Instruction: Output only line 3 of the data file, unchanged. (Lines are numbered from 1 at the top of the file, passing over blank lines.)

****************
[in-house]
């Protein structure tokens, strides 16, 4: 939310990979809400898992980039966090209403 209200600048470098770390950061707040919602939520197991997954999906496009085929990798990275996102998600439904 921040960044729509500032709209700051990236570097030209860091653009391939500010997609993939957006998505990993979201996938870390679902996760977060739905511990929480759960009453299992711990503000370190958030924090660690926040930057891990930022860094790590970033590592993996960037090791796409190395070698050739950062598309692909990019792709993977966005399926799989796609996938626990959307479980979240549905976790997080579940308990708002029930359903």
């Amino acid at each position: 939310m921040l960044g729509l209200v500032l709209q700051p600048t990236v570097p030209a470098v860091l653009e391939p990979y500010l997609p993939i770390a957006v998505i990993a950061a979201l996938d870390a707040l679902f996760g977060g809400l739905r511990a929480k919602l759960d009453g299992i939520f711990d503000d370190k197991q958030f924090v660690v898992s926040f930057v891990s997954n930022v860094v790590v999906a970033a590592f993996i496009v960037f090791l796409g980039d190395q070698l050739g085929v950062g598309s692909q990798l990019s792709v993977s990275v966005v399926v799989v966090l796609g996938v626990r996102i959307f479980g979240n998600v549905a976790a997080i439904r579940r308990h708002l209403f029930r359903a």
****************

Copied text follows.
């Amino acid at each position: 939310m921040l960044g729509l209200v500032l709209q700051p600048t990236v570097p030209a470098v860091l653009e391939p990979y500010l997609p993939i770390a957006v998505i990993a950061a979201l996938d870390a707040l679902f996760g977060g809400l739905r511990a929480k919602l759960d009453g299992i939520f711990d503000d370190k197991q958030f924090v660690v898992s926040f930057v891990s997954n930022v860094v790590v999906a970033a590592f993996i496009v960037f090791l796409g980039d190395q070698l050739g085929v950062g598309s692909q990798l990019s792709v993977s990275v966005v399926v799989v966090l796609g996938v626990r996102i959307f479980g979240n998600v549905a976790a997080i439904r579940r308990h708002l209403f029930r359903a």